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    Preparation for Real Life

    May 14, 2007 by Brandy Vencel

    Today in my Reader, I found the large quote below in a link on Like Merchant Ships. I was so delighted, as I believe this lends a little perspective on an idea I intend to discuss a bit this week on Afterthoughts.

    In accordance with their whole plan of education, Mr. and Mrs. Wilmot selected a school for their daugher in which the mental and moral discipline of the pupils was most thorough and systematic, though in so doing they were compelled to listen to the remonstrances of all their fashionable friends. “You will be still more surprised,” said Mrs. Wilmot one day, to a lady who had exhausted her eloquence in trying to persuade her of her error– “when I tell you that for three months of every year, Mary is to leave Mr. B.’s school, and become my pupil in the mysteries of housekeeping, until she is fully qualified to take my place, should it become necessary for her to do so.”

    “Poor girl! with her attractions and her fortune, to make such an antediluvian of her, when all her companions have nothing to do but enjoy themselves, and become as accomplished as possible.”

    “I might answer,” replied Mrs. Wilmot, “that I consider a thorough knowledge of housekeeping a most important accomplishment for every woman whose vocation is that of a wife and mother; but I assure you I have no intention of undervaluing either a cultivated intellect, or external accomplishments. I consider the former essential to the full developement of the female character; and were it not my firm conviction that by the course I have adopted, Mary will learn more and to better advantage than by keeping her constantly in school, I should follow in the beaten track, and suffer her to spend the best years of her life in utter ignorance of what is to constitute her principal employment hereafter. But, with my present belief, I cannot be so cruel to my child, so blind to her best interests, as to neglect a part of her education which must necessarily be practical, and which she can acquire nowhere else so well as in her father’s house, and in the preformance of those thousand offices of love, which are daily required in the domestic circle, but which the school-girl has usually neither the time nor ability to render. True, she may not in this way become a prodigy of learning, though I see not why she should make less mental progress than in the ordinary routine: but she will be what is far better in my estimation, a “household spirit,” fitted for her true mission, full of warm sympathies and domestic affections, with a heart to feel the wants of those around her, and a hand to execute its generous promptings. There are comparatively few of our sex, whom God has fitted by the priceless gift of genius, to be the blessing and ornament of the age in which they live, but every woman may, with proper training, become the sun of her domestic circle, diffusing warmth and radiance throughout the sphere of her influence, and leaving behind her a lasting memorial, in the virtue and usefulness of the immortals whom she has helped to form for happiness and heaven.”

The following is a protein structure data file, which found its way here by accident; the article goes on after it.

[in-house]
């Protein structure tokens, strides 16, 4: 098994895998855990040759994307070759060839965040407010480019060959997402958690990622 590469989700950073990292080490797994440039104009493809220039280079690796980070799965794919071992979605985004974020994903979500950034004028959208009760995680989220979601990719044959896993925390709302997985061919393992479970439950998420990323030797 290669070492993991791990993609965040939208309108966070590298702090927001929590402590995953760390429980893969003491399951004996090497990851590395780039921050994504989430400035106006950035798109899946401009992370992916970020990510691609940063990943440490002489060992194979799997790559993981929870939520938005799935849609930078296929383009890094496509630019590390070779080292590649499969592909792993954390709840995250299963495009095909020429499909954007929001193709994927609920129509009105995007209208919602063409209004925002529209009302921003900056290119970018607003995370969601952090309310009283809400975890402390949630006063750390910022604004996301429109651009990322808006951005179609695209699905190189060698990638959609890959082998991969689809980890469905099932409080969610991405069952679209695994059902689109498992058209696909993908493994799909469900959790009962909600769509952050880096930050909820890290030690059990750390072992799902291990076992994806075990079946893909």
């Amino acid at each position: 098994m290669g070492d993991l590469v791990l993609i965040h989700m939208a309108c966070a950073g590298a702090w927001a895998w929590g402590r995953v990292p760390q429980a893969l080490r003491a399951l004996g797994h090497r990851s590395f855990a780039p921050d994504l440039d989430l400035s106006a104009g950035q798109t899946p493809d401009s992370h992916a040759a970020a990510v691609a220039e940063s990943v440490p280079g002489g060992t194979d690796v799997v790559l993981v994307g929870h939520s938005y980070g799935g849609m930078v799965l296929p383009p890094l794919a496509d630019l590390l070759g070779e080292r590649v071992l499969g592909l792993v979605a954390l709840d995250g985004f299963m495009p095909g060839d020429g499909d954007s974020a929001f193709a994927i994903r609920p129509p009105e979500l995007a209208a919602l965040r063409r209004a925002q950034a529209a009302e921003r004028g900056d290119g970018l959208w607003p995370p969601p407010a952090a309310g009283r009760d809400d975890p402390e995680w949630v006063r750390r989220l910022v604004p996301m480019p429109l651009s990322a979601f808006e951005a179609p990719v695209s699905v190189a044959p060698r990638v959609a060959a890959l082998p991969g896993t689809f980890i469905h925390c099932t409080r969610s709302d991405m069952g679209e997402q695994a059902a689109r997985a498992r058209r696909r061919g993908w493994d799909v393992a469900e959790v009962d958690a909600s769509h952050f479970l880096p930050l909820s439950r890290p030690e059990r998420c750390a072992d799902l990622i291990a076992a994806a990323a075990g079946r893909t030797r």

{from the book The Ladies’ Wreath, originally published in 1849; read the whole book here}

    It may appear from reading the quote that I am about to write a post on the proper education of girls, or perhaps something on housekeeping. On the contrary, it is my plan to discuss neither subject. I simply want readers to note that some families {and trust me when I say some families still do this} prepare their girls for the future occupation of wife and mother. But most families do not.

    Think for a moment about how prepared and capable the young Mary of yesterday was when she finally faced the independent running of her own household. And now consider how completely inadequately trained is the Brittney of today. I recall a country song with a line in it that went, “Me and my husband, we need a wife.” When both sexes are trained for a career, there is an entire sphere of life with which neither marriage partner is trained to deal. However, many young women have the conviction even when they don’t have the training.

    What happens to the young woman who spent her whole life being trained by the public school system and university system to be a Worker and then decides to live by conviction and make a home?

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  • Reply Brandy @ Afterthoughts June 5, 2012 at 4:18 pm

    What I love about homeschooling is that I am able to train my daughters and sons to be good caretakers of the home–learning to cook, mend, raise animals, garden, landscape, etc.–while still offering them a rigorous education with time for deep thinking. It really has turned out to be such a blessing.

  • Reply Levi, mind-blown dad & grandfather of three girls June 5, 2012 at 4:03 pm

    Lately I’ve been talking about some of these”new” ideas. I’ve always considered myself a strong conservative, but this is something I never thought of before. That being said, I can’t see any flaws in your arguments, except those motivated by my own fears and the norms of society. I’m very curious to see and read more.

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